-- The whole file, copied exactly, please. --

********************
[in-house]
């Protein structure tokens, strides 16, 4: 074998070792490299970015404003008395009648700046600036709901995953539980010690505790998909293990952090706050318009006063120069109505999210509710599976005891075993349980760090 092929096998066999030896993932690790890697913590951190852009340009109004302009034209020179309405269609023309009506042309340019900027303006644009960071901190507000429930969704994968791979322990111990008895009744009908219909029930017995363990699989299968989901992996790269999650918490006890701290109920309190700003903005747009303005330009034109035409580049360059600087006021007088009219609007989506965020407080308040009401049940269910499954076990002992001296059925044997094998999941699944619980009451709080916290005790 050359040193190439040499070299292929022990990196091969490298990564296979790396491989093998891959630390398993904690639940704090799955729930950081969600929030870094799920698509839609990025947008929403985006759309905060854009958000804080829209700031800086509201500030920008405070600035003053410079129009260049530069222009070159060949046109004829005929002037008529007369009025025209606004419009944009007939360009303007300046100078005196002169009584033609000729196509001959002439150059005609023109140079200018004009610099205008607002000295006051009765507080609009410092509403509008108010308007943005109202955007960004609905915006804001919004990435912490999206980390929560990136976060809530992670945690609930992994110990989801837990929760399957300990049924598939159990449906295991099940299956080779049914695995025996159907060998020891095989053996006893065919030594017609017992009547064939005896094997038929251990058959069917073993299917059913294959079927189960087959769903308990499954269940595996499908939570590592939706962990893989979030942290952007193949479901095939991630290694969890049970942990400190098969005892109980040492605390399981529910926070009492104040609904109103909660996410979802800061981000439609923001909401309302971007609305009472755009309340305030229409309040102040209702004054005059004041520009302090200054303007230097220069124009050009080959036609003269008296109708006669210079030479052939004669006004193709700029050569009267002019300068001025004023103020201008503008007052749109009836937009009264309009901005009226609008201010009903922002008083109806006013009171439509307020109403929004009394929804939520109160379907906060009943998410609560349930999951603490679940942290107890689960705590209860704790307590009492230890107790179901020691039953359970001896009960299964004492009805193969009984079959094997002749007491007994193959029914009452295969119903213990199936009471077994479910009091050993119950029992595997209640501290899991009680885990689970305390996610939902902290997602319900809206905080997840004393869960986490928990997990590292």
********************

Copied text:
[in-house]
């Protein structure tokens, strides 16, 4: 074998070792490299970015404003008395009648700046600036709901995953539980010690505790998909293990952090706050318009006063120069109505999210509710599976005891075993349980760090 092929096998066999030896993932690790890697913590951190852009340009109004302009034209020179309405269609023309009506042309340019900027303006644009960071901190507000429930969704994968791979322990111990008895009744009908219909029930017995363990699989299968989901992996790269999650918490006890701290109920309190700003903005747009303005330009034109035409580049360059600087006021007088009219609007989506965020407080308040009401049940269910499954076990002992001296059925044997094998999941699944619980009451709080916290005790 050359040193190439040499070299292929022990990196091969490298990564296979790396491989093998891959630390398993904690639940704090799955729930950081969600929030870094799920698509839609990025947008929403985006759309905060854009958000804080829209700031800086509201500030920008405070600035003053410079129009260049530069222009070159060949046109004829005929002037008529007369009025025209606004419009944009007939360009303007300046100078005196002169009584033609000729196509001959002439150059005609023109140079200018004009610099205008607002000295006051009765507080609009410092509403509008108010308007943005109202955007960004609905915006804001919004990435912490999206980390929560990136976060809530992670945690609930992994110990989801837990929760399957300990049924598939159990449906295991099940299956080779049914695995025996159907060998020891095989053996006893065919030594017609017992009547064939005896094997038929251990058959069917073993299917059913294959079927189960087959769903308990499954269940595996499908939570590592939706962990893989979030942290952007193949479901095939991630290694969890049970942990400190098969005892109980040492605390399981529910926070009492104040609904109103909660996410979802800061981000439609923001909401309302971007609305009472755009309340305030229409309040102040209702004054005059004041520009302090200054303007230097220069124009050009080959036609003269008296109708006669210079030479052939004669006004193709700029050569009267002019300068001025004023103020201008503008007052749109009836937009009264309009901005009226609008201010009903922002008083109806006013009171439509307020109403929004009394929804939520109160379907906060009943998410609560349930999951603490679940942290107890689960705590209860704790307590009492230890107790179901020691039953359970001896009960299964004492009805193969009984079959094997002749007491007994193959029914009452295969119903213990199936009471077994479910009091050993119950029992595997209640501290899991009680885990689970305390996610939902902290997602319900809206905080997840004393869960986490928990997990590292």